The N75 has slightly more metering segments than the N80 (25 vs 10). The N80 has a slightly faster max shutter (1/4000 vs. 1/2000) The N80 has slightly faster max frame advance. The N80 allows for Manual and Auto ISO for film; Auto ISO only in N75 The N75 has some special program modes; the N80 does not have them. The N80 has a slightly faster max flash sync: 1/125 vs 1/90 (typically you will end up with 1/60s unless you are in bright light). The N80 uses CR123A batteries; the N75 uses CR2 batteries. The N80 has ondemand grid lines; the N75 does not. The N80 uses the old style cable remote release, the N75 use an IR remote release.
At the time of their release, the N80 was the top of the line amateur camera; the N75 was mid line amateur camera.
The F100 was the entry level pro camera and the F5 the top of the line pro camera.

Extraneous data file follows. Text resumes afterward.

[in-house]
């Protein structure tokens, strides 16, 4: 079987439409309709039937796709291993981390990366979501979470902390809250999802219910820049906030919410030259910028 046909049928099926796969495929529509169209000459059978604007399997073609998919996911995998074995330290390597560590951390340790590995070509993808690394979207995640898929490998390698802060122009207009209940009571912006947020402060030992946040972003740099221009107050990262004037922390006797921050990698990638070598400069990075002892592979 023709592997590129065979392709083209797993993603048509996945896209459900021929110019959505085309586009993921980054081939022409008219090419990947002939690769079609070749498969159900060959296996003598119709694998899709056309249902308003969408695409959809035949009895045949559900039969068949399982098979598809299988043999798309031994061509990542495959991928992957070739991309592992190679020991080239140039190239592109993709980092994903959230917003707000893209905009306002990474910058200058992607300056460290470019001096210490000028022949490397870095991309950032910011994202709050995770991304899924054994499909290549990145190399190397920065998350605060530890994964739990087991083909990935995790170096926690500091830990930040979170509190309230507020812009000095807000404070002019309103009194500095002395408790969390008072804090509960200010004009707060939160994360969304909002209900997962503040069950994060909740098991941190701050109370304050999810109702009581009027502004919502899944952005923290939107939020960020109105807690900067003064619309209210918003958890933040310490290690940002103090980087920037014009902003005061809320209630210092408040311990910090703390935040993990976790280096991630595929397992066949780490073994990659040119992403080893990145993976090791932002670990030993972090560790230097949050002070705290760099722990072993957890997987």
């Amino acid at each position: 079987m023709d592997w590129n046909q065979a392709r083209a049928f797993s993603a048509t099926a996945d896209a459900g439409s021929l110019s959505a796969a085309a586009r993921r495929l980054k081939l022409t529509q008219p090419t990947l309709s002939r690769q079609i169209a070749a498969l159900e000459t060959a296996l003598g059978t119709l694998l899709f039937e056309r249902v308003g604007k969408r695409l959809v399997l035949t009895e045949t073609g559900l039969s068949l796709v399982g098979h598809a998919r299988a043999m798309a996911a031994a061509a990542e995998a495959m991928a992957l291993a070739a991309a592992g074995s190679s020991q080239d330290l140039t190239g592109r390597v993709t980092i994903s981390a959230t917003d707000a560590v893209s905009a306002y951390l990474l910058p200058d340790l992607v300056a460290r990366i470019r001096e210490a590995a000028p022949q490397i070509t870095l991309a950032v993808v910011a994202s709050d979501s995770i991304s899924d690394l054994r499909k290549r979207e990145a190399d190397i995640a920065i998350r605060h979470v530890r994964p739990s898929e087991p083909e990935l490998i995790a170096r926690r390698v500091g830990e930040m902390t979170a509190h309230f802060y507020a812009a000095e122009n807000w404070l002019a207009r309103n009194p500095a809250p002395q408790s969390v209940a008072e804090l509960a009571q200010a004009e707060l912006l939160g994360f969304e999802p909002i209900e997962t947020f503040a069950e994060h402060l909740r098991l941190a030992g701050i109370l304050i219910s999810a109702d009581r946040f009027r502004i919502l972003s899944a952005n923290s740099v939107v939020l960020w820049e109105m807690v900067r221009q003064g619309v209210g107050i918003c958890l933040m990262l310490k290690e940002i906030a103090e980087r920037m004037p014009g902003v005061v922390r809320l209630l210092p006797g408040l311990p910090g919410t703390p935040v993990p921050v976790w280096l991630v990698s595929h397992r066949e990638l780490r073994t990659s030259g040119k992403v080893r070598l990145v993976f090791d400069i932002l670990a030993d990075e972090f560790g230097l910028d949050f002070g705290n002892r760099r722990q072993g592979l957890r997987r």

Neither the N75 nor N80 will meter with manual focus, non-chipped lenses. (The AI-P lenses do have a chip.)
Both are compatible with AF, AF-G, AF-D, AF-I and AF-S lenses.
The N6006 is a good camera, but the metering is older and the AF is not as good; a generation older than the N90/N90s/F90/F90X and N70/F70 AF and metering modules. I believe it will meter with AF and MF lenses; It does not use distance information in exposure calcs or flash exposrue calcs.
The N70 was before the N80; solid build, little brother to the N90; funky user interface due to the built in flash's capabilities. I acutally liked my N70 more than the N80 for different reasons (ability to meter with manual lenses, for example).